End of Genesis, Chloe Newman,
Part of the Issue 02 New Graduates feature.
Carnival Magazine speaks to London College of Communication graduate Chloe Newman about her surreal photographic style, her inspiration and her career aspirations. We talk about her editorial, End of Genesis, an extraterrestrial collection that examines society's troubling relationship with artificiality...
What university did you study at?
London College of Communication, University of the Arts London, BA (Hons) Photography
Tell us about yourself.
I currently live and work in London. Asides from photography my other great love is cinema. I love going to see old and new films, reading film theory and learning about cinematography.
What began your love for photography?
I've always been drawn to visual subjects. I originally studied graphic design at school and then eventually studied photography. I really love how photography is a subject that is forever expanding, you can always discover new photographers, different ways of taking imagery and experimenting.
Tell us about your photographic style.
The reoccurring theme that I like to keep in my images is a notion of the image having a seductive alluring exterior with a disturbing undertone that lurks beneath. I think my images have a surreal outlook on our contemporary or even future environment. Looking particularly at artificiality and ambiguous experience.
What photographers inspire your practice?
This changes regularly and I tend to be inspired from different sources asides from photography. Currently I love the work of Jesse Kanda and one of my all time favourites is H. R. Giger. Photographically, I think Mat Maitland is so good at what he creates.
Tell us about your featured editorial, End of Genesis.
'End of Genesis' is a techno-surreal shrine to the distraction of the sheen oozing with a lurking disturbed reality underneath once the gleaming metallic surface is scratched. A luxury simulated theatre subtly filtering into our own known world and a reflection of our contingent contemporary condition of awareness to the impending collapse and the apathy that glosses over it via the superficial sheen. An extraterrestrial collection that examines society's troubling relationship with artificiality, positing an alter universe parallel to our own where traces of the natural and familiar are tangled with artificiality, the unstable and unreadable. The synthetic merges into the organic, and humans melt into robots in this gravity suspended world. 'End of Genesis' is a product of a hybrid relationship between the enticing and the disconcerting, luring the audience into a false sense of safety within the vivid seductive exterior underlined with uncanny content to enforce a sense of unease, a disturbed eroticism. The further technology and science progresses, the more familiarities such as the body can be augmented and altered, therefore the more abstract our experience of the world becomes. For a long time coming I wanted to create a surreal science fiction series, so 'End of Genesis' was a way of merging my admiration for science, technology and the unexplainable. Working on this really challenged my technical skills, in both shooting and post production.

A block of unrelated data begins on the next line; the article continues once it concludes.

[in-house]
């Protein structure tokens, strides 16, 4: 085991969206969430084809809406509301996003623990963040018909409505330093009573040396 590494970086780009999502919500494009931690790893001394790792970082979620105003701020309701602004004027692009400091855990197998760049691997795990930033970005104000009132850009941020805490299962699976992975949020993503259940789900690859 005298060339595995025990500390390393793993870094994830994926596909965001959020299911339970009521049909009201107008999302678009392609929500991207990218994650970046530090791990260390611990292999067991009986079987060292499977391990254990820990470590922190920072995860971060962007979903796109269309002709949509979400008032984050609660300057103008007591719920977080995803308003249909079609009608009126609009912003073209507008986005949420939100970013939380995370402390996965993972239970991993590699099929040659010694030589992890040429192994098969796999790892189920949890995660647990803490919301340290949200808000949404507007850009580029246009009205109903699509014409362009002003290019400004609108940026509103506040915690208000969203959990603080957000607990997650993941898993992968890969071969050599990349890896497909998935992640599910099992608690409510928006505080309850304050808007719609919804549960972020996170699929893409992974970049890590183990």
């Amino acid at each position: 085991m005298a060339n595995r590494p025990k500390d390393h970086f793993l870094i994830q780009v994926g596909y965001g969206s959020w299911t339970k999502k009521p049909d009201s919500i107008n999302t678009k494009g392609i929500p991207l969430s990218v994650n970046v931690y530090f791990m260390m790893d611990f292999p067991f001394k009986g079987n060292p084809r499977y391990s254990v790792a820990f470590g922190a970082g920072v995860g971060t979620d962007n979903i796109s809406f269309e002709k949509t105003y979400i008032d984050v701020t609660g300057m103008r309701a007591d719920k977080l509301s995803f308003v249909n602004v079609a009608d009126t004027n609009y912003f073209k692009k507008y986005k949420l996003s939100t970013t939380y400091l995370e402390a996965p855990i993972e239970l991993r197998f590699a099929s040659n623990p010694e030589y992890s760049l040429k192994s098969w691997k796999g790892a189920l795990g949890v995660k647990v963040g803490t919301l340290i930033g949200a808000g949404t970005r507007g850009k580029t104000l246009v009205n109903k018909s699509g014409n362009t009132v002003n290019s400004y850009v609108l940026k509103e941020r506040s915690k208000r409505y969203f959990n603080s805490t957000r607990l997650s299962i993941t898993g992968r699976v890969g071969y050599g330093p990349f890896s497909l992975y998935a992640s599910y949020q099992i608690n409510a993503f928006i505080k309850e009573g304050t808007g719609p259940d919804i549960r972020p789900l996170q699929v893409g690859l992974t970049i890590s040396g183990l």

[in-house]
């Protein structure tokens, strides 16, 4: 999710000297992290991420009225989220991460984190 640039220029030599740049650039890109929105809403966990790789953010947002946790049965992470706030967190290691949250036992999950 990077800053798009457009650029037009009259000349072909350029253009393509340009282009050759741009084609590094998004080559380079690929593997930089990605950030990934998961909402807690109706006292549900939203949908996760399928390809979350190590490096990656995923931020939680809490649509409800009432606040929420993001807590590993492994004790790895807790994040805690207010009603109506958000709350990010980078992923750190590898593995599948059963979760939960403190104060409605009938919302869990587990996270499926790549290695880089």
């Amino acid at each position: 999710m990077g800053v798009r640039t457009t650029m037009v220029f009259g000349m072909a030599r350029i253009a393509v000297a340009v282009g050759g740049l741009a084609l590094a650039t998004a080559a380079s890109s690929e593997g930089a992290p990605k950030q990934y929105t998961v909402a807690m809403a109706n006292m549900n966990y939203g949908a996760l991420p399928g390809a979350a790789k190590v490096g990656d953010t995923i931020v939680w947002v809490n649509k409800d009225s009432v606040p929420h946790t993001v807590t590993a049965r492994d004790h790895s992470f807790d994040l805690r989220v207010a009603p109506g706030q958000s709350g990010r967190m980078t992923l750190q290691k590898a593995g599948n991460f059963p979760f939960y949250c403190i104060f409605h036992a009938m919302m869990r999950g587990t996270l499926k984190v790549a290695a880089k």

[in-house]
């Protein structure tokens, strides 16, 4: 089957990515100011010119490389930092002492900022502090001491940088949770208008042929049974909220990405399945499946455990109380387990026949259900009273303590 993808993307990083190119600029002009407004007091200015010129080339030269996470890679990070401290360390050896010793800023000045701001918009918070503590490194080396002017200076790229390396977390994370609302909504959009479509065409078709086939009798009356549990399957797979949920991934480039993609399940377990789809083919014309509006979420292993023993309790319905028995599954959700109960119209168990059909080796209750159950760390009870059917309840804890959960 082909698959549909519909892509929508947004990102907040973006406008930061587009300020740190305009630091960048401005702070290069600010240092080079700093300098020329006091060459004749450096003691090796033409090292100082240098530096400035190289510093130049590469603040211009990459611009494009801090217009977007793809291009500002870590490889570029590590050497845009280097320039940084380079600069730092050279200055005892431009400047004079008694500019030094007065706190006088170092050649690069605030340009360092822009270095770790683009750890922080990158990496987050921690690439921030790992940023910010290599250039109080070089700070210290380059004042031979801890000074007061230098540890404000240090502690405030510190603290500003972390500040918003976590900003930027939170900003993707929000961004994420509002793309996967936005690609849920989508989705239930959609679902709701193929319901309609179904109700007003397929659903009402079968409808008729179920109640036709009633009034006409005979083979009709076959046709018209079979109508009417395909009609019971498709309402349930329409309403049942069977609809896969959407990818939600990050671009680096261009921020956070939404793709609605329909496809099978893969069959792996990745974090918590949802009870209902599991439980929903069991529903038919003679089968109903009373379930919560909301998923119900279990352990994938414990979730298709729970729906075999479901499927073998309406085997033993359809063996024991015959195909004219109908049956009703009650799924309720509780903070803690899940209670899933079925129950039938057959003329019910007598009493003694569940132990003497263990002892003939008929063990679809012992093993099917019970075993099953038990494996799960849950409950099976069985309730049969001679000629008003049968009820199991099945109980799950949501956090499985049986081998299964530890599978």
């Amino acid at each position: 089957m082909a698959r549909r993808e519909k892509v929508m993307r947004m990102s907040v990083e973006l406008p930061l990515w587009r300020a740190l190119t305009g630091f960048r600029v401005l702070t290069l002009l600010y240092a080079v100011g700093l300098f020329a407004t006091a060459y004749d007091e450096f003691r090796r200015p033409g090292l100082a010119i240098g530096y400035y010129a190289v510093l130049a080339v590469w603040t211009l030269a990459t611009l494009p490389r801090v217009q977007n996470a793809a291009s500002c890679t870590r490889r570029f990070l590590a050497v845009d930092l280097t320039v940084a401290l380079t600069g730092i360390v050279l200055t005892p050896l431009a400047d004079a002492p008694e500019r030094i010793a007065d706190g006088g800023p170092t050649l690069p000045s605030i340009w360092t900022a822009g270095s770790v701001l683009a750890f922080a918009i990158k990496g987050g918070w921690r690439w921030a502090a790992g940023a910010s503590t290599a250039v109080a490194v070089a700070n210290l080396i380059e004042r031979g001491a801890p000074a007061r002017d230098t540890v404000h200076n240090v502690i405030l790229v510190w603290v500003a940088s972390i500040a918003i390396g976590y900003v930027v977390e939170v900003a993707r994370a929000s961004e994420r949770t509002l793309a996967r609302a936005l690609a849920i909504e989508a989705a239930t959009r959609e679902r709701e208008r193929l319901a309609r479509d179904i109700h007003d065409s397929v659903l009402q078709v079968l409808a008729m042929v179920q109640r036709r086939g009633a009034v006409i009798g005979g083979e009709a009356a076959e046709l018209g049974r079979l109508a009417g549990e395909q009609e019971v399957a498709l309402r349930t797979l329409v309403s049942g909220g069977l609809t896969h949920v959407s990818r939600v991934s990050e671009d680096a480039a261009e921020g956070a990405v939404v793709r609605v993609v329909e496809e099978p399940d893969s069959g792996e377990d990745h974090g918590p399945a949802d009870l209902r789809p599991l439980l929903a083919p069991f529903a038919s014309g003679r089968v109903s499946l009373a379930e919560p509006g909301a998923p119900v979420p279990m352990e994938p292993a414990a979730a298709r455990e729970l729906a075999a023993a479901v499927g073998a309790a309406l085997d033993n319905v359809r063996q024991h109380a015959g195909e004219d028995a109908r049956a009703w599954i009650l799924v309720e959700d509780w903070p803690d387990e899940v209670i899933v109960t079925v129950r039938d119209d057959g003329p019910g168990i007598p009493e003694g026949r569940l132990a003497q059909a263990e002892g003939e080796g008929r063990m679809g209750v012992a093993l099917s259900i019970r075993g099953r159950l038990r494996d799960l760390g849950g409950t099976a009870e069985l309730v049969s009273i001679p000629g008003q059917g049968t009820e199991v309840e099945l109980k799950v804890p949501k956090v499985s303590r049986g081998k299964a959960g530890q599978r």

What's next for your career, now that you've graduated?
I have a few collaborations in the pipeline and whilst primarily being a photographer I will also be moving into the art direction arena.
If you could show one person your portfolio, who would it be and why?
That's a great and really tough question! I think it would have to be David Lynch, I just have so much respect for his quirky point of view.
Has your work featured in any other publications?
I've had more work featured online than in printed publications, although I have one coming up that I'm very excited about!
What was the best moment of your time at university?
I went to a lot of photography festivals for the first time last year; I went to Les Rencontres d'Arles, Unseen and ParisPhoto. It was great to see a wide range of diversity. Each festival was very different and its always a plus when you get to travel to a different country to see them!
Finally, where would you like to be in a year’s time? What is the dream?
The dream is to still be photographing my eccentric and eclectic photographs, and to be collaborating and meeting great people. All with a bit of travelling thrown in!
See more of Chloe's work in Carnival Magazine Issue 02 New Graduate Feature and on her portfolio website.